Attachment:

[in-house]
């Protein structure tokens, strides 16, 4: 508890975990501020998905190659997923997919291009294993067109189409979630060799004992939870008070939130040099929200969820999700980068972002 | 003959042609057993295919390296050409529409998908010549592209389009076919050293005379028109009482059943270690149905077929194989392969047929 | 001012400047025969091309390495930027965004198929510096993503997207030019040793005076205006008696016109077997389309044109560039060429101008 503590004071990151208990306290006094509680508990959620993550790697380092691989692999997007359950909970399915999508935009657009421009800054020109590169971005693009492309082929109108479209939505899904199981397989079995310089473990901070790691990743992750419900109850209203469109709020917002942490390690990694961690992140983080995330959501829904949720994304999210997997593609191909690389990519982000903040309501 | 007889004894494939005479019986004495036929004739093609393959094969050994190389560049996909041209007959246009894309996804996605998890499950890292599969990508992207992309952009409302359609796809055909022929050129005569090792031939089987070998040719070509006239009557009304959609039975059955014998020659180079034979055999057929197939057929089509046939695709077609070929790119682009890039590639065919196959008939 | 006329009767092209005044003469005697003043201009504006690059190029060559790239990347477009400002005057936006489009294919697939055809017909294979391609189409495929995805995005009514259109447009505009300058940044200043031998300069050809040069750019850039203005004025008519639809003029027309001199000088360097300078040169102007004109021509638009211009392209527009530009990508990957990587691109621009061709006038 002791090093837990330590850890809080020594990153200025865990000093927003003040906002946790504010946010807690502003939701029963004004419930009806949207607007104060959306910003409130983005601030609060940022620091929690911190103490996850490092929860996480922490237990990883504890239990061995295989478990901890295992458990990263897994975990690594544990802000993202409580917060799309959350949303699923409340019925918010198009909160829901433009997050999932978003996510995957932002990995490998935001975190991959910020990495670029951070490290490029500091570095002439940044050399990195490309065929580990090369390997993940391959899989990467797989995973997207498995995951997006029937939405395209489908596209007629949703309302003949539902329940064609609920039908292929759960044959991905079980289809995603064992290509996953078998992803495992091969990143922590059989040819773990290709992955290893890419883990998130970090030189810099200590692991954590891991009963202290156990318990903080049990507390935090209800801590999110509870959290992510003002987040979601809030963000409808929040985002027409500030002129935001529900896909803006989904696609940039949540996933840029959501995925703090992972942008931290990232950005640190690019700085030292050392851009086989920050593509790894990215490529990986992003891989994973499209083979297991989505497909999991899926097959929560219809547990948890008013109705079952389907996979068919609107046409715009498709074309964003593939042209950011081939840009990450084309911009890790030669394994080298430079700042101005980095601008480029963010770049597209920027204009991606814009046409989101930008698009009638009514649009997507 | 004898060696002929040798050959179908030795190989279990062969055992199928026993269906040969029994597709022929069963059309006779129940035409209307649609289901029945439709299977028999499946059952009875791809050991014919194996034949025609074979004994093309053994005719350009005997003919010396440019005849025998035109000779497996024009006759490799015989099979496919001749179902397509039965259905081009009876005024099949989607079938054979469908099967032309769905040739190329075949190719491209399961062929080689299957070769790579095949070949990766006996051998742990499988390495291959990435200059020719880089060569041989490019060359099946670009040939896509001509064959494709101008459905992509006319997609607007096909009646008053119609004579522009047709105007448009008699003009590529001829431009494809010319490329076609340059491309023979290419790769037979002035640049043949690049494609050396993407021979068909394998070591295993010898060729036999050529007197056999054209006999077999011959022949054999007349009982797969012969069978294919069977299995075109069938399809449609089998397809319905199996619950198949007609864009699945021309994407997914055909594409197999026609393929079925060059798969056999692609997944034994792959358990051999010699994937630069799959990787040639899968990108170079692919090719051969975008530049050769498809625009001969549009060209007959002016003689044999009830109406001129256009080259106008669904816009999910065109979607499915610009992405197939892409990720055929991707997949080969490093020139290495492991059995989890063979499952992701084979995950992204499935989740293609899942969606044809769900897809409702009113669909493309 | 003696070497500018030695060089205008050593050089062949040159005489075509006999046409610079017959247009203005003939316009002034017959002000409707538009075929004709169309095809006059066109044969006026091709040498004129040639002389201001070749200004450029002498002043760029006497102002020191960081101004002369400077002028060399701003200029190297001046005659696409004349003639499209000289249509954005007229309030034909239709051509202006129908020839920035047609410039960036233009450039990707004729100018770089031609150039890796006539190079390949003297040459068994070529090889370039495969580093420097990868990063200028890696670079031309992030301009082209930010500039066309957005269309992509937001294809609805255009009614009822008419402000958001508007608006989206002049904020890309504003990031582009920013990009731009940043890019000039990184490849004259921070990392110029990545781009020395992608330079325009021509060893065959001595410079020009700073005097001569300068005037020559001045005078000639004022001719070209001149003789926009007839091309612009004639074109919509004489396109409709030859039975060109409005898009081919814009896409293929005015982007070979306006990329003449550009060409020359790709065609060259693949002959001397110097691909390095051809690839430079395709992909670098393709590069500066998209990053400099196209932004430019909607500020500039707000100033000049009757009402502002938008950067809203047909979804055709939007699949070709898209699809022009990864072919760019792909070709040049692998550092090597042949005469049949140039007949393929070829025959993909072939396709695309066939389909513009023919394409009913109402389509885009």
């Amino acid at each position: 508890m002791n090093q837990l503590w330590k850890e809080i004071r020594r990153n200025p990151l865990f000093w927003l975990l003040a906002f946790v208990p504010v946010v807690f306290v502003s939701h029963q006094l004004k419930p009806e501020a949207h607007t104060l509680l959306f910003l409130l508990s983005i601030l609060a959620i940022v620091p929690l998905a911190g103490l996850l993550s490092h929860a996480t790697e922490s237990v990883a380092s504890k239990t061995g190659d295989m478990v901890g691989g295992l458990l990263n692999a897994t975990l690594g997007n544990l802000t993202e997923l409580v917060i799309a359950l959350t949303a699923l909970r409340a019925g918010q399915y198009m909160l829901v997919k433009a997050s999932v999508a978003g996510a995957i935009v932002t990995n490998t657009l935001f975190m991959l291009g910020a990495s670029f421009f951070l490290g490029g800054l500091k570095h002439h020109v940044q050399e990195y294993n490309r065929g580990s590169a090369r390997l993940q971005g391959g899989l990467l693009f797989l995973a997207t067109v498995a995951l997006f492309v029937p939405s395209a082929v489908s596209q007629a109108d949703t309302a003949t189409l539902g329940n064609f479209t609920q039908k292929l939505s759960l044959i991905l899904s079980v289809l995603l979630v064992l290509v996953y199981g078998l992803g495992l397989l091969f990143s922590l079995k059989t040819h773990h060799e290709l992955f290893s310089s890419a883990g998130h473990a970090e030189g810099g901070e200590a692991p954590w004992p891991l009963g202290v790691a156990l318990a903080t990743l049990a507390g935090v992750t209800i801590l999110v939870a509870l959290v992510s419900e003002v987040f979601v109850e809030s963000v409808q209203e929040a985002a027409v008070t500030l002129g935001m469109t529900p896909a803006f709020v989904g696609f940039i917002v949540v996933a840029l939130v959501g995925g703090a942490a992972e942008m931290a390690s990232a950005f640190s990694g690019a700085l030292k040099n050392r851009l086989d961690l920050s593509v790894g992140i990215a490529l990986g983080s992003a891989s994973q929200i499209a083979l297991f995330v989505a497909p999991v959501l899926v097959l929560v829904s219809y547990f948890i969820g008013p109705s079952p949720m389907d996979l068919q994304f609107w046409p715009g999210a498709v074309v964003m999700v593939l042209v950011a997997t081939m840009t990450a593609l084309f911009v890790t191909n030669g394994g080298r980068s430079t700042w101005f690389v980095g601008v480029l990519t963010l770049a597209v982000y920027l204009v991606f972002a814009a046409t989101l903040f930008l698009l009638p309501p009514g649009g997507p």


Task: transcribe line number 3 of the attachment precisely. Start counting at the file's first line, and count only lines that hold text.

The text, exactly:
């Amino acid at each position: 508890m002791n090093q837990l503590w330590k850890e809080i004071r020594r990153n200025p990151l865990f000093w927003l975990l003040a906002f946790v208990p504010v946010v807690f306290v502003s939701h029963q006094l004004k419930p009806e501020a949207h607007t104060l509680l959306f910003l409130l508990s983005i601030l609060a959620i940022v620091p929690l998905a911190g103490l996850l993550s490092h929860a996480t790697e922490s237990v990883a380092s504890k239990t061995g190659d295989m478990v901890g691989g295992l458990l990263n692999a897994t975990l690594g997007n544990l802000t993202e997923l409580v917060i799309a359950l959350t949303a699923l909970r409340a019925g918010q399915y198009m909160l829901v997919k433009a997050s999932v999508a978003g996510a995957i935009v932002t990995n490998t657009l935001f975190m991959l291009g910020a990495s670029f421009f951070l490290g490029g800054l500091k570095h002439h020109v940044q050399e990195y294993n490309r065929g580990s590169a090369r390997l993940q971005g391959g899989l990467l693009f797989l995973a997207t067109v498995a995951l997006f492309v029937p939405s395209a082929v489908s596209q007629a109108d949703t309302a003949t189409l539902g329940n064609f479209t609920q039908k292929l939505s759960l044959i991905l899904s079980v289809l995603l979630v064992l290509v996953y199981g078998l992803g495992l397989l091969f990143s922590l079995k059989t040819h773990h060799e290709l992955f290893s310089s890419a883990g998130h473990a970090e030189g810099g901070e200590a692991p954590w004992p891991l009963g202290v790691a156990l318990a903080t990743l049990a507390g935090v992750t209800i801590l999110v939870a509870l959290v992510s419900e003002v987040f979601v109850e809030s963000v409808q209203e929040a985002a027409v008070t500030l002129g935001m469109t529900p896909a803006f709020v989904g696609f940039i917002v949540v996933a840029l939130v959501g995925g703090a942490a992972e942008m931290a390690s990232a950005f640190s990694g690019a700085l030292k040099n050392r851009l086989d961690l920050s593509v790894g992140i990215a490529l990986g983080s992003a891989s994973q929200i499209a083979l297991f995330v989505a497909p999991v959501l899926v097959l929560v829904s219809y547990f948890i969820g008013p109705s079952p949720m389907d996979l068919q994304f609107w046409p715009g999210a498709v074309v964003m999700v593939l042209v950011a997997t081939m840009t990450a593609l084309f911009v890790t191909n030669g394994g080298r980068s430079t700042w101005f690389v980095g601008v480029l990519t963010l770049a597209v982000y920027l204009v991606f972002a814009a046409t989101l903040f930008l698009l009638p309501p009514g649009g997507p």